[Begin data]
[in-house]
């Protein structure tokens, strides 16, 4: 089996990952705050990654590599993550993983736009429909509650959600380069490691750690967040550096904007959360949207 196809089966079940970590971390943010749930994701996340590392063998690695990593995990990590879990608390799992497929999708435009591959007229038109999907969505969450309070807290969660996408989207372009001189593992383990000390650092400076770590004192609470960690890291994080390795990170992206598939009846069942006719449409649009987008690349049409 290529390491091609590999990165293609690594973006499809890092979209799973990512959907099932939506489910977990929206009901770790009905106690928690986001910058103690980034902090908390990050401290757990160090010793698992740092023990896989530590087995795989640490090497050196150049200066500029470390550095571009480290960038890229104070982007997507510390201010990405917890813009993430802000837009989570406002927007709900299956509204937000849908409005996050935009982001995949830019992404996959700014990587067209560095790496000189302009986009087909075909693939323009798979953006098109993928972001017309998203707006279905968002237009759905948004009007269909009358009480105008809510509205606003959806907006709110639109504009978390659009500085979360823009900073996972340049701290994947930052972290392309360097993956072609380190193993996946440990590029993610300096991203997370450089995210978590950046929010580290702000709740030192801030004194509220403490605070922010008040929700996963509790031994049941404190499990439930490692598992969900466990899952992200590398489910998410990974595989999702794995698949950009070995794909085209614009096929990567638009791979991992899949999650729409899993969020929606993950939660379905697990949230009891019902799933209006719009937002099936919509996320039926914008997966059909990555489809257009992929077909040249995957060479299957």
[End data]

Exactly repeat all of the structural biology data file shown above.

[in-house]
């Protein structure tokens, strides 16, 4: 089996990952705050990654590599993550993983736009429909509650959600380069490691750690967040550096904007959360949207 196809089966079940970590971390943010749930994701996340590392063998690695990593995990990590879990608390799992497929999708435009591959007229038109999907969505969450309070807290969660996408989207372009001189593992383990000390650092400076770590004192609470960690890291994080390795990170992206598939009846069942006719449409649009987008690349049409 290529390491091609590999990165293609690594973006499809890092979209799973990512959907099932939506489910977990929206009901770790009905106690928690986001910058103690980034902090908390990050401290757990160090010793698992740092023990896989530590087995795989640490090497050196150049200066500029470390550095571009480290960038890229104070982007997507510390201010990405917890813009993430802000837009989570406002927007709900299956509204937000849908409005996050935009982001995949830019992404996959700014990587067209560095790496000189302009986009087909075909693939323009798979953006098109993928972001017309998203707006279905968002237009759905948004009007269909009358009480105008809510509205606003959806907006709110639109504009978390659009500085979360823009900073996972340049701290994947930052972290392309360097993956072609380190193993996946440990590029993610300096991203997370450089995210978590950046929010580290702000709740030192801030004194509220403490605070922010008040929700996963509790031994049941404190499990439930490692598992969900466990899952992200590398489910998410990974595989999702794995698949950009070995794909085209614009096929990567638009791979991992899949999650729409899993969020929606993950939660379905697990949230009891019902799933209006719009937002099936919509996320039926914008997966059909990555489809257009992929077909040249995957060479299957």